This report looks at the impact of subsidies to kerosene and liquefied petroleum gas (LPG) and subsidy reform from a gender perspective across three countries: Bangladesh, India and Nigeria. Download from Energia.
The combined impact of fossil fuel subsidy reform (FFSR) and an increase in gasoline and diesel fuel taxation could do three things: save and raise money for governments, reduce emissions, and provide upfront and ongoing domestic resources to fund sustainable development and energy. Download from Academic Star.
In India’s Energy Transition 2018 Update, the Global Subsidies Initiative (GSI) of the International Institute for Sustainable Development (IISD) and the Council on Energy, Environment and Water (CEEW) published updated estimates of the scale of energy subsidies in India for FY2017, including partial data on the scale of subsidies for FY2018.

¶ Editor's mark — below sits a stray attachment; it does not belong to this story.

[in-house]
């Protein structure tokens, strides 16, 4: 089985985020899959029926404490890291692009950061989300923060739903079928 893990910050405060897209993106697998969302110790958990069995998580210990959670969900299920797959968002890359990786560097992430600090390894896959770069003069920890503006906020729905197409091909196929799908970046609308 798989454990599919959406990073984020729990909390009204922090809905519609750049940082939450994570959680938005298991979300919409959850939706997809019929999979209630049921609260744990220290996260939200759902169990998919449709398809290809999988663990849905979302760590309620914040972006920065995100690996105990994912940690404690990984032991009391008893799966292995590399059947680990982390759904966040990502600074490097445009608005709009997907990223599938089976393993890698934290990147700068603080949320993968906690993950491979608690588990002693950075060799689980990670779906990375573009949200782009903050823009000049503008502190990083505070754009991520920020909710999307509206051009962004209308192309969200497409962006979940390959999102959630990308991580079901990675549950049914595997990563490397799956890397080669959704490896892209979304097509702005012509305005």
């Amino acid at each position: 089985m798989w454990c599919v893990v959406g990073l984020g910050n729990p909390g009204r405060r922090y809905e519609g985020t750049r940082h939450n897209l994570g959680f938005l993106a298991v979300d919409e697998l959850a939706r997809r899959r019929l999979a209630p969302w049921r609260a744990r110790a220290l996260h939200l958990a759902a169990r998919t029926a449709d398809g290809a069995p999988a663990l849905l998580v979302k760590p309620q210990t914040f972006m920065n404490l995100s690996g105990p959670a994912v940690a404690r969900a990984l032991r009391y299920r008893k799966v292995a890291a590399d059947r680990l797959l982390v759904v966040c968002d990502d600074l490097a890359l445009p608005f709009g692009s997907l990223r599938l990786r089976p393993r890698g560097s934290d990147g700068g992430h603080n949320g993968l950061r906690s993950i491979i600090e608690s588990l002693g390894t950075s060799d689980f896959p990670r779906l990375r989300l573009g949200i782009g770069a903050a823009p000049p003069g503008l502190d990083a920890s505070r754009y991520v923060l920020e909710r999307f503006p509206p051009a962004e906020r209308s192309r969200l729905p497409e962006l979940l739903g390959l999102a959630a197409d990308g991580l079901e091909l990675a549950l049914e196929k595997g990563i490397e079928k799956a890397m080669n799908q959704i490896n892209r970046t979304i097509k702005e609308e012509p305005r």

IISD in association with PowerforAll has published a factsheet on shift in energy subsidies in India with fossil fuel subsidy reforms, with a specific focus on subsidies to DRE sector.
Follow this link to view the fact sheet.
Indonesia is one of the few developing countries that has the capability of reducing fiscal independence on revenues from fossil fuel production as government revenues are in rapid decline. Investments in renewable energy can be one of the sectors driving diversification of the Indonesian economy and its fiscal transition away from fossil fuels.
Highlights from the December 2018 edition:
Draft amendments to the Electricity Act 2003 proposed in September 2018 include provisions to promote renewable energy, improve quality of power supply, impose stronger penalties for violations of Power Purchase Agreements (PPA), and initiate a direct benefit transfer for electricity subsidies to households.
Government says it is likely to exceed the renewable energy tar